Iterative cover design: how my friends and readers guide the visuals
I have a confession to make: I design my own book covers, and they are, from reader feedback, pretty good. Nothing that will win design awards, but functional stuff that works, like this:
But I’m not a designer.
I cut my teeth as a writer, as a blogger and tech journalist, and now as a data-scientist-in-training. What I’ve come to realize, by hanging out and getting plastered with a lot of folks from the ad industry, is that drawing, design and art is a different ball game. Very few people know how to make a bad cover good, or to suggest changes that can take a piece of design from passable to good. People either have this design sense . . . or don’t.
When I was working on Numbercaste, I worked with a professional artist. Something must have gotten lost in the communication, because over multiple conversations we produced this:
Now, I thought this was epic. I really liked it. But when I showed it to my friends, they weren’t impressed. I initially wrote this off as being subjective. We know design is a highly subjective thing. One man’s trash is the next man’s treasure, so to speak, and I just thought this wasn’t right for them.
But the more people I showed it to, the more I realized that the votes tallied up in a very bad way. Yudha + artist = yay. Thirty other people = nay.
At this point I conceded that they had a point. There is a thing called the Sunk Cost Fallacy: the more time and effort we spend on something, the more invested we are in it. And this means we often miss better choices or continue past the point of diminishing returns. I’d sunk three months of time into that first cover, and I was seeing the Fallacy in action.
So as an experiment I started posting covers online. Stuff I had created. What I realized was simple: individually, we may not be star designers, but if you take the most common gripes and feedback and lay them out, you have an understanding of what’s right or wrong. One person might be biased or wrong. Thirty, a hundred people, when compared with just my opinion, are highly likely to be right.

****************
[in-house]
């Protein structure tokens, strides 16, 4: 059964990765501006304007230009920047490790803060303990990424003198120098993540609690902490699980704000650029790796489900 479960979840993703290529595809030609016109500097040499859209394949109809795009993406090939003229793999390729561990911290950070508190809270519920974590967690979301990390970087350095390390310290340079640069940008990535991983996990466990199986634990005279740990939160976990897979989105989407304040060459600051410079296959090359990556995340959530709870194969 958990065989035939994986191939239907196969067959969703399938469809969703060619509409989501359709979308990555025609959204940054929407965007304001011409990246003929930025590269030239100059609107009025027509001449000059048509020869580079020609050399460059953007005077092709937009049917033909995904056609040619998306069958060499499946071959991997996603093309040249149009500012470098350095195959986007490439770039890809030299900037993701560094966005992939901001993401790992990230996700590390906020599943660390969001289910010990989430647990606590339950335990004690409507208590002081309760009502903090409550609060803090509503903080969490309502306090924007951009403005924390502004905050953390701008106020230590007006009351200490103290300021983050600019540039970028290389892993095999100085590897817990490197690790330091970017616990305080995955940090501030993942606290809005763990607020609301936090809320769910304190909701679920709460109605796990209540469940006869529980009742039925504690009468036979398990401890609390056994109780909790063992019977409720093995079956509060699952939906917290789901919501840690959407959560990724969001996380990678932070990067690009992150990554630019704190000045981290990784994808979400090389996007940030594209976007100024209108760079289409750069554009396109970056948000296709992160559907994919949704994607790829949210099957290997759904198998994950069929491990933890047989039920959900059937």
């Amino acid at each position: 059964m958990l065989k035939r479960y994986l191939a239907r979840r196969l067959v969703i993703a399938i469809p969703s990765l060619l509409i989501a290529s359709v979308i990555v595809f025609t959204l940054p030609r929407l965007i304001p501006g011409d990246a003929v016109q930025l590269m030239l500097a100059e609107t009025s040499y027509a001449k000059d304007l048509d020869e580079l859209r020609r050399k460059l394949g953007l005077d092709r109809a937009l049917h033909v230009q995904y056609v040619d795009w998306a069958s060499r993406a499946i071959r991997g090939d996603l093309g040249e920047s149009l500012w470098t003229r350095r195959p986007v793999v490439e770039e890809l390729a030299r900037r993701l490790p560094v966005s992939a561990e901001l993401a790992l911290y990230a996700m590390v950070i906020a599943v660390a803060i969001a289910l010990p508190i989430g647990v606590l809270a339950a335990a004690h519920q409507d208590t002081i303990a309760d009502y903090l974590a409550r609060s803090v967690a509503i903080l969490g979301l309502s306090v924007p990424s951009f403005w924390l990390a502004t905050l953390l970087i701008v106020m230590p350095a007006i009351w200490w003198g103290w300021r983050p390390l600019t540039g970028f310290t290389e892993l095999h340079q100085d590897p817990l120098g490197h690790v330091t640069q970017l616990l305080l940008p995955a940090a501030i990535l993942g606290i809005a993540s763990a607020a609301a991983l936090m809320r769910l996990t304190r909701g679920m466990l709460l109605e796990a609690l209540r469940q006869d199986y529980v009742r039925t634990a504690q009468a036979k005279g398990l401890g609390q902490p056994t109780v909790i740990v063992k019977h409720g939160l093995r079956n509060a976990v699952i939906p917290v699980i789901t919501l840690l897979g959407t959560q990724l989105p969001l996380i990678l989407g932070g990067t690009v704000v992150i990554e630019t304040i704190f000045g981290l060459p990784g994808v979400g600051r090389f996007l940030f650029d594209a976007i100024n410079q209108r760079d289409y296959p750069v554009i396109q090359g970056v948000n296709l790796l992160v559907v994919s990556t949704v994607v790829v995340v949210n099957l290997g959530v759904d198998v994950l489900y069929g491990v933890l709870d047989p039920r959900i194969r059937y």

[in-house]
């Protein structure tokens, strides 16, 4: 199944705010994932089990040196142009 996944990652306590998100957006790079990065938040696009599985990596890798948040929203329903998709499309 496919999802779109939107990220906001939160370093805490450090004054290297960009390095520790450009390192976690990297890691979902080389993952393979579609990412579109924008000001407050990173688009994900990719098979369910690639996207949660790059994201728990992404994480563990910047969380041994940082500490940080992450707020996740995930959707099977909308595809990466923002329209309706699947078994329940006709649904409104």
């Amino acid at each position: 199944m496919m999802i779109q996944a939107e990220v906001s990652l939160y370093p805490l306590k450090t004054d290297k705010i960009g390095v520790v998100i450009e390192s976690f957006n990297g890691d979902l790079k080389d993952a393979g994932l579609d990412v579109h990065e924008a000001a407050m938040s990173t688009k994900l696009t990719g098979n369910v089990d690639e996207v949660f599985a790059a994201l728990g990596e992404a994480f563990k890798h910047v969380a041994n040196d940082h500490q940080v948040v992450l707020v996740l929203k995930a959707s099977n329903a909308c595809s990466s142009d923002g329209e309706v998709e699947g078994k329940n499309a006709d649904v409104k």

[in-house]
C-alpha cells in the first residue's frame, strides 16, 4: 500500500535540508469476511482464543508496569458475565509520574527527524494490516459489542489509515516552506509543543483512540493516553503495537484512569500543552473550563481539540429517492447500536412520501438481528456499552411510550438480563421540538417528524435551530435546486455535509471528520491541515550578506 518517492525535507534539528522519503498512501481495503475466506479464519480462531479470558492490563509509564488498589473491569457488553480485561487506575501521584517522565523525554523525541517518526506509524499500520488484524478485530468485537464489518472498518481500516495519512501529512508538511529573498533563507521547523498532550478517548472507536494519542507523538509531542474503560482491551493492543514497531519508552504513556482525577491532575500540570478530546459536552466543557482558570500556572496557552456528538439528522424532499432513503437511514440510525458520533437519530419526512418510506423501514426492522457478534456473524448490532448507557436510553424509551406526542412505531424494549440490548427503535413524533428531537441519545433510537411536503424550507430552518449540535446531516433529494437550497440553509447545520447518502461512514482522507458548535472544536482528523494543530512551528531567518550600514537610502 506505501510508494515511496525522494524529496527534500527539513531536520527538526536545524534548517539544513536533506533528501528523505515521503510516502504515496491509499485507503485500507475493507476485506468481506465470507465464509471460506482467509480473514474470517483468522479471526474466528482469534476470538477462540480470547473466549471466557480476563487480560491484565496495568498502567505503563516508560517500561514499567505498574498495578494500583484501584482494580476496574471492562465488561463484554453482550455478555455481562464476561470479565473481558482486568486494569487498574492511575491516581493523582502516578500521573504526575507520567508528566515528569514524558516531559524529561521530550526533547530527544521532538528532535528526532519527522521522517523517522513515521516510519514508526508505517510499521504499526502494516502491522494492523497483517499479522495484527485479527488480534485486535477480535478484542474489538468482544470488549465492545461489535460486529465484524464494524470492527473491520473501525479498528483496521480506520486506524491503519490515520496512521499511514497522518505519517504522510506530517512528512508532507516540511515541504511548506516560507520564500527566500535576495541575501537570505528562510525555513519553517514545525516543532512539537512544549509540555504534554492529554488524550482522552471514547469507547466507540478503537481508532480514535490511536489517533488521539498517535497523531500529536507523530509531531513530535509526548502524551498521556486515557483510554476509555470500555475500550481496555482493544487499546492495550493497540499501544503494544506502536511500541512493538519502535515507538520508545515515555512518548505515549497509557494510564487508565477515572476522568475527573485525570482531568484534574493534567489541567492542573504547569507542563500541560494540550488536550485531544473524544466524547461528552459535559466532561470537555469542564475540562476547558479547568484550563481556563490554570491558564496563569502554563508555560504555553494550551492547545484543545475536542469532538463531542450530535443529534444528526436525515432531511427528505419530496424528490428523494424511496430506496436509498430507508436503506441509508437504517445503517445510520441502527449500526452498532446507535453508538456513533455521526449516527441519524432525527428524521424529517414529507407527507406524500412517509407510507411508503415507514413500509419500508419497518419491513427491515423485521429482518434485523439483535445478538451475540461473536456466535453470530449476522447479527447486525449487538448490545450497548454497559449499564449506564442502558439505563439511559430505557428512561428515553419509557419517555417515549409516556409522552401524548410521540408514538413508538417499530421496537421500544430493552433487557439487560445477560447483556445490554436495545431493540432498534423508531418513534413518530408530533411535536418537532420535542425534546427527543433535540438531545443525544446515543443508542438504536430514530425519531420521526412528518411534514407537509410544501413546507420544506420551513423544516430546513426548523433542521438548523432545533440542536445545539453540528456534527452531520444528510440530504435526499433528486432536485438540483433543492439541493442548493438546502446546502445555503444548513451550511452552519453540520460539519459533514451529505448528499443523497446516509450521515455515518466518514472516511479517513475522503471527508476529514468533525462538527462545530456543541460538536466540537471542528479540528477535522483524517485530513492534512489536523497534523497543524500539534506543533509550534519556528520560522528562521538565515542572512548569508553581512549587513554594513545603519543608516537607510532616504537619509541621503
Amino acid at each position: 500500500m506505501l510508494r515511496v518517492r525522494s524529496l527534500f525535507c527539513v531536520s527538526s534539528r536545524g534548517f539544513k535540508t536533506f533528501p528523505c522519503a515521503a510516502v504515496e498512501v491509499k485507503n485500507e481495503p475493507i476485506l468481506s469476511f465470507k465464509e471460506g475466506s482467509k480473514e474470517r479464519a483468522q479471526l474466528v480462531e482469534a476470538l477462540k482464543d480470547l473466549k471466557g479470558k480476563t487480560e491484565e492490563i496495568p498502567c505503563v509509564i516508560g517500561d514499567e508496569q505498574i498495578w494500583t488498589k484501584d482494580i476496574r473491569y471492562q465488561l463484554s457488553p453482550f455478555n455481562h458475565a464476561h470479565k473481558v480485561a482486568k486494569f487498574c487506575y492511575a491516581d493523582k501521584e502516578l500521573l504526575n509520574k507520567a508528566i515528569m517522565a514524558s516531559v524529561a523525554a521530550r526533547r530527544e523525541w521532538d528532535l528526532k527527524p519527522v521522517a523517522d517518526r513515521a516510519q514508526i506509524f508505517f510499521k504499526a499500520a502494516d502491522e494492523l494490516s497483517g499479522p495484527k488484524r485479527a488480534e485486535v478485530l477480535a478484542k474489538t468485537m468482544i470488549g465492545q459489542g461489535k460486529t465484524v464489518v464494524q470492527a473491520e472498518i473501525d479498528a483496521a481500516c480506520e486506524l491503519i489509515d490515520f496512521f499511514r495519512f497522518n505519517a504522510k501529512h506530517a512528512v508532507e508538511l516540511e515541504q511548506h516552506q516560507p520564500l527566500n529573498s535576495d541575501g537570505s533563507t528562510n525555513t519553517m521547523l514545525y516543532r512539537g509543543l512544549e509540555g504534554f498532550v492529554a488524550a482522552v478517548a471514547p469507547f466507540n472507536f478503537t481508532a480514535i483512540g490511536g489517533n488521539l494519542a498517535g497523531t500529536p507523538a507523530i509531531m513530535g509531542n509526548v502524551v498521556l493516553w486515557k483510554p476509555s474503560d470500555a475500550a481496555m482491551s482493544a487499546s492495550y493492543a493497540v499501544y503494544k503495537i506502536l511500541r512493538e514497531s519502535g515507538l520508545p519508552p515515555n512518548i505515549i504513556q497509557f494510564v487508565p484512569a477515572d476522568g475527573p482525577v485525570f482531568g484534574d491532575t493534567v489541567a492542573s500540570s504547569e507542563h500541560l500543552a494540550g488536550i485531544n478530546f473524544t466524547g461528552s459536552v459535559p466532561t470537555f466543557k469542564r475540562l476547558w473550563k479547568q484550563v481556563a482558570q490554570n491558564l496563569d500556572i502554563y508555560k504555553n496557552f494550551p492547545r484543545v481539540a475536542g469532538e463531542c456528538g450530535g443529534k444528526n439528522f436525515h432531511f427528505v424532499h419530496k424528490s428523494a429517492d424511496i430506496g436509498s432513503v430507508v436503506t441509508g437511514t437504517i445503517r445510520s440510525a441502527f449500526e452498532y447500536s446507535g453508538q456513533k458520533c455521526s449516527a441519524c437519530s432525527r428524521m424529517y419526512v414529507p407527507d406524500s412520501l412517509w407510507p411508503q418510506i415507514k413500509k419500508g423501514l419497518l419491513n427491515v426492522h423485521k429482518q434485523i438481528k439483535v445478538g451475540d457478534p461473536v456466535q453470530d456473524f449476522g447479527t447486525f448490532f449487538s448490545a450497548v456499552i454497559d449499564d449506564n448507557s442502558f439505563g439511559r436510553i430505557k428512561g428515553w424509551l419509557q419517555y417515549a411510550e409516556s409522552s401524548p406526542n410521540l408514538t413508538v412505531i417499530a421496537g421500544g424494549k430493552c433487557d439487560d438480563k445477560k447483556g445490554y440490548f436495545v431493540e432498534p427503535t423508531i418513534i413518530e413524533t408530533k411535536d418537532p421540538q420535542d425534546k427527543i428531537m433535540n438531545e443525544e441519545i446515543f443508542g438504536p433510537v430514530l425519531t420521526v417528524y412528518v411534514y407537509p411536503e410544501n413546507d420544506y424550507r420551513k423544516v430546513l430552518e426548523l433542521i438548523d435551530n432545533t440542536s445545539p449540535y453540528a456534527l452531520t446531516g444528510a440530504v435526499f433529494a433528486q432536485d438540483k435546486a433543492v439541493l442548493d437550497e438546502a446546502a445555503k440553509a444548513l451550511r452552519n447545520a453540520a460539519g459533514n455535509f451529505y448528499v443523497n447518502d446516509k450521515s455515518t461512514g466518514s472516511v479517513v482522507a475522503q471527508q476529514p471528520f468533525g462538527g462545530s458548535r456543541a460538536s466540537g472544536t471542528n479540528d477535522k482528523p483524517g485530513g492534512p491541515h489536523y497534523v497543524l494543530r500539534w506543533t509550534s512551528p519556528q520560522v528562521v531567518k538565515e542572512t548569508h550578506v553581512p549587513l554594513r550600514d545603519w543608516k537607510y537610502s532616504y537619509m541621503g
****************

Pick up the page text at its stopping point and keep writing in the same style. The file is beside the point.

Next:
And once I had decided that I would let my friends judge this process, it led me from disasters like this (which I thought was very cool):
To what you saw at the start: readable, engaging, functional.
My metrics were to look at the attention each iteration received – even the number of people liking one over the other mattered: and now, with Numbercaste doing pretty well for a debut, one of the most consistent pieces of feedback I get is: “Nice cover!”
I tried again with my new book.
These were covers I thought were greatest (the ones I had spent the most amount of time on):
But what my friends liked was something I had spent very little time on, but was striking the right chord. Reading all of their feedback, this we iterated into:
Which is gorgeous, and would never have occurred to me at the start, because I was just mucking around with some other stuff. People liked the split-mandala. People also liked the gold and the black. Simply by tallying votes for different options and comments I could figure out what it was that worked best in each design. A lot of indie authors do this: we have groups where we post covers and ask for feedback.
My takeaway is simple. Most of the people I interact with are very well-read. They know a good book cover when they see one. And they are also my first readers and the people who reach out about my work the most. If I can trust them to read something I write, I can also trust their opinions when it comes to making that book better. Especially if it’s something where I have little innate sense of how things should be, like design.
People have actively changed these covers that you just saw: Thorn Coyle, Vera Brook, Jessica Ferrari, Pamudu Tennakoon, Govind Dhar, Sofie Couwenberg, Yusra Aziz-Eliyas, Louiqa Raschid, Shabeeb Muzammil, Vishva Herath, Nigel White, Anudi Nanayakkara, Dilina Amaruwan, Aisha Nazim, Nisansa de Silva, Tristan Vick and Jessica Perera. When I look at what they have to say on these matters, it often turns out far more accurate than my own judgement or that of any one person I consult.
So try and replicate this: ask for feedback. You don’t have to do your own covers; that’s simply my story and my way of working. It might be that you have professional covers lined up. Nevertheless: ask for feedback from the people who will read your work. Look at all the responses. Aggregate. Iterate. It works for me, and it might work for you as well.